Strictly Business: Vampire, Blender, or Clocker?
Posted Sep 1, 2008

As I often tell people, the biggest advantage to working from home is the convenience. Alas, the biggest disadvantage is also the convenience! You can go to work at any hour of any day, and "stay" as long or short a time as you wish. You may find yourself frequently working into the wee hours. Or, you may get up very early and begin your workday at 5 a.m.—even earlier, if you care to.

While this may be necessary when a big project is due, if this is your usual working pattern, it may indicate a problem. While different approaches work for different individuals, the key is discipline. You need discipline to work in spite of distractions, and you need discipline to stop working as well.

When I was in my 20s, just a kid in this business, I thought nothing of spending a 9 a.m.-to-9 a.m., 24-hour shift editing 16mm corporate films and commercials in a windowless editing studio at Cinema Sound Productions. I was pretty much what I’d call a "vampire"—I ran best at night. And I did so for a number of years.

During the past few years, as I’ve run my business from an office-studio a few miles from my home, I noticed that I operated more like a "blender." I’d head to the studio, do some work there, then head back to the house and finish some work there. I’d grab lunch, do the dishes, check and answer my email, update my website, mow the lawn, relax on the deck, eat dinner, go back to the studio and edit an audio track, head back home and work on a column, do more email, head to bed, wake up, and repeat.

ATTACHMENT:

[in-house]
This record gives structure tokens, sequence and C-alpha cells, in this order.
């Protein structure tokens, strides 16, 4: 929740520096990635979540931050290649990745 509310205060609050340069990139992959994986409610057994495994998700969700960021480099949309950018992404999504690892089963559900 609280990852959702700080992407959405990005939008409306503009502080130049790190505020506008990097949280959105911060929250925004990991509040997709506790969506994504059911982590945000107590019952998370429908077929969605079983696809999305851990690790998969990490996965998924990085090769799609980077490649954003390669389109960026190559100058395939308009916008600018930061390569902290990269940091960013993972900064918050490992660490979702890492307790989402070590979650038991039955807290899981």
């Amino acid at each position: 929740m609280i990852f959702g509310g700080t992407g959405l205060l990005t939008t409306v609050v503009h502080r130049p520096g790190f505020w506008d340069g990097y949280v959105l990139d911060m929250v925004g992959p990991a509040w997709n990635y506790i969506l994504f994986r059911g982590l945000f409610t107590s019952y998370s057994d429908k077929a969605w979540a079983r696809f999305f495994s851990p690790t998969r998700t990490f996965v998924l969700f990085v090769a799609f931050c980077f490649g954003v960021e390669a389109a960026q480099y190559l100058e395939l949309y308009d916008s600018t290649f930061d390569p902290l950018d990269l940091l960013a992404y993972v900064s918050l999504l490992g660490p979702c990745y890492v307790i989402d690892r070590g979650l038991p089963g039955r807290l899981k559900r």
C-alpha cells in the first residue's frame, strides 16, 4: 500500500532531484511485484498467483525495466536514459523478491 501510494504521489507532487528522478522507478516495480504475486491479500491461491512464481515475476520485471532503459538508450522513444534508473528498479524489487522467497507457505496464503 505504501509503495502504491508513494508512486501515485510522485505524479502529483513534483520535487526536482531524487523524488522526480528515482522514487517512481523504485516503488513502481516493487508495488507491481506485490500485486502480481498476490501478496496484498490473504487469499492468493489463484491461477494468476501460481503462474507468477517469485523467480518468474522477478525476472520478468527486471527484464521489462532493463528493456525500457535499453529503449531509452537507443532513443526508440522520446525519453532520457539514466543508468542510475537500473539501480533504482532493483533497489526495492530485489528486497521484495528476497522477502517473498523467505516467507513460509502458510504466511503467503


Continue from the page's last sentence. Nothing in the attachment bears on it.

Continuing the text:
While this worked for a while, now that I’ve moved all of my operations in-house, my ultimate goal is to become a "clocker." It’s not that I’m anxious to return to the good old 9-to-5 days. Heaven forbid! It’s just that by establishing a schedule, I actually have a set point where I can (i.e., "must") stop work and enjoy the finer things in life, such as a home-cooked New Orleans-style dinner with Gayle, a long walk with the dog, and a long soak in the hot tub.

Whether you’re a vampire, a blender, or a clocker, here are a few tips for making your body clock work for you, and not putting yourself on the road to burnout in the process. The important thing is that you control your schedule—don’t let it control you.

So there you are. Whether you’re a vampire, a blender, or a clocker, you can always get the work done that needs to be done and, equally important, still have time and energy to enjoy what it is you’re working for. Me, I still love pulling the occasional all-nighter. Conversely, once in awhile I’m equally happy to skip out on all my responsibilities and spend the day in full-lounge position.

Steve Yankee (syankee at opinmarketing.com) has more than 35 years of video production and marketing experience and is the founder of The Video Business Advisor in East Lansing, Mich.